Adjacent to the pedigree icon is a heart. Use it to indicate a relative is a favorite. Adjacent to it is the standard sharing icon, allowing you to share your new found famous relative via email, texting, and whatever social media apps you have installed.

After scrolling through all my results, Ancestry dedicated an entire screen to convince me to invite all my friends. One of the goals of social marketing is, after all, to “go viral.” Inviting a circle of friends also allows you to see if and how you are related.

One of many Ancestry We're Related viral marketing opportunities

There are four icons along the bottom of the screen. The first, “Insights,” is the page on which I’ve been viewing all my relatives. The second is “Tree.” Here I can edit or extend my Ancestry Member Tree. Ancestry can’t do its magic until my tree goes back far enough to connect to the shadow tree. I can also invite relatives to get the app and edit my Ancestry Member Tree. I imagine if a user doesn’t have an Ancestry tree, We’re Related prompts them through creation of one.

We're Related - Tree Display

The third icon is “Nearby.” According to the app:

We’re Related Nearby lets you find relatives who are literally close to you. We use your location to check if there are others using this feature within 500 yards of you. If so, we’ll tell you if you’re related. If you don’t want to know, go to “settings” and turn off your location.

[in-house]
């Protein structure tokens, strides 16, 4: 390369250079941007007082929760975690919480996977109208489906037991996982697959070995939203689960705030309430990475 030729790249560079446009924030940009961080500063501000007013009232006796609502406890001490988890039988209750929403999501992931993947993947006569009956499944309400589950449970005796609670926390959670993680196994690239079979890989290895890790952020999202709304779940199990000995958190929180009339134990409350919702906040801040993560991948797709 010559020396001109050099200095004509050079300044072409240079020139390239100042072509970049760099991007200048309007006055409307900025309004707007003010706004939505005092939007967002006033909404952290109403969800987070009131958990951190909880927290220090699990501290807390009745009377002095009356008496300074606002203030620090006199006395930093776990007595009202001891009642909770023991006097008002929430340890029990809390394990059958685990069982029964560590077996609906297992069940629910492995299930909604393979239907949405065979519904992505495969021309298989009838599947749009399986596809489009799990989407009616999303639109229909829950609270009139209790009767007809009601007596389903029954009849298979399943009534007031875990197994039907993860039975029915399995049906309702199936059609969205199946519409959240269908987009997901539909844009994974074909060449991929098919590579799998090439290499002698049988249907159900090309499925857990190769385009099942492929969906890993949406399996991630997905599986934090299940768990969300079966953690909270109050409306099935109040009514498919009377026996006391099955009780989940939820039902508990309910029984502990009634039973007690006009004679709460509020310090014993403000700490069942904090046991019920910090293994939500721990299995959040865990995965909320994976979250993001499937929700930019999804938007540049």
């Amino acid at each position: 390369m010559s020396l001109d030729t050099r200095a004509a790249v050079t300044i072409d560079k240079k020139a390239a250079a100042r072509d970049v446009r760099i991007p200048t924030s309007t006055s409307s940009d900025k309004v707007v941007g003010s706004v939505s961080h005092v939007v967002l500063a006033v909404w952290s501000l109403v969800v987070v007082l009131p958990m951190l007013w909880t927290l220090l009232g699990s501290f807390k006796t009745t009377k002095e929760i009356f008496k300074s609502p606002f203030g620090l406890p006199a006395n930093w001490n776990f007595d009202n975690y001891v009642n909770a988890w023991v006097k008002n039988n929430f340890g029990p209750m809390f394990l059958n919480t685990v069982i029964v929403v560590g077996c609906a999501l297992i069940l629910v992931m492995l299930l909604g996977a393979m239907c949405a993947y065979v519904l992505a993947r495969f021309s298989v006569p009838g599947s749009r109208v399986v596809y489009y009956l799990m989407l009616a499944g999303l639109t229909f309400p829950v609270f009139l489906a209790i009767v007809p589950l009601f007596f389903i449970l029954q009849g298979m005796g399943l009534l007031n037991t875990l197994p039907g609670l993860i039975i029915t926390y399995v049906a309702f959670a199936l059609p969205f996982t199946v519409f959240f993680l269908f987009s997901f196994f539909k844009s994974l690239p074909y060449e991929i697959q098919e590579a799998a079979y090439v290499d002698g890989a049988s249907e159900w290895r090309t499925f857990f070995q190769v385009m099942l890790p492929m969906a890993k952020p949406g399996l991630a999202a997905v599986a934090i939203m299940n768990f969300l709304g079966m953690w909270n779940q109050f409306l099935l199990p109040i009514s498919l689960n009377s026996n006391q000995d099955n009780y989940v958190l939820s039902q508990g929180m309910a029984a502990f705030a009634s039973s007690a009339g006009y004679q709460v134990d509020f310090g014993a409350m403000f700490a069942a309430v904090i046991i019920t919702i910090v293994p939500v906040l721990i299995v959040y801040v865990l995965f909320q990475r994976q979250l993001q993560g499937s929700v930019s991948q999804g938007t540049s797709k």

We're Related - Nearby Users

The remaining icon accesses sharing and settings. To maximize their viral possibilities, Ancestry allows sharing via Facebook, Instagram, Snapchat, texting, and more.

We're Related - More Options

If you don’t mind helping Ancestry’s marketing efforts, and if you don’t mind sharing personal details from your Facebook profile, and if you want a little gratification at the expense of accuracy, Ancestry’s We’re Related app is a fun bit of entertainment. Download it at

Tuesday, October 25, 2016

Ancestry’s Nathan Murphy Elected Fellow of ASG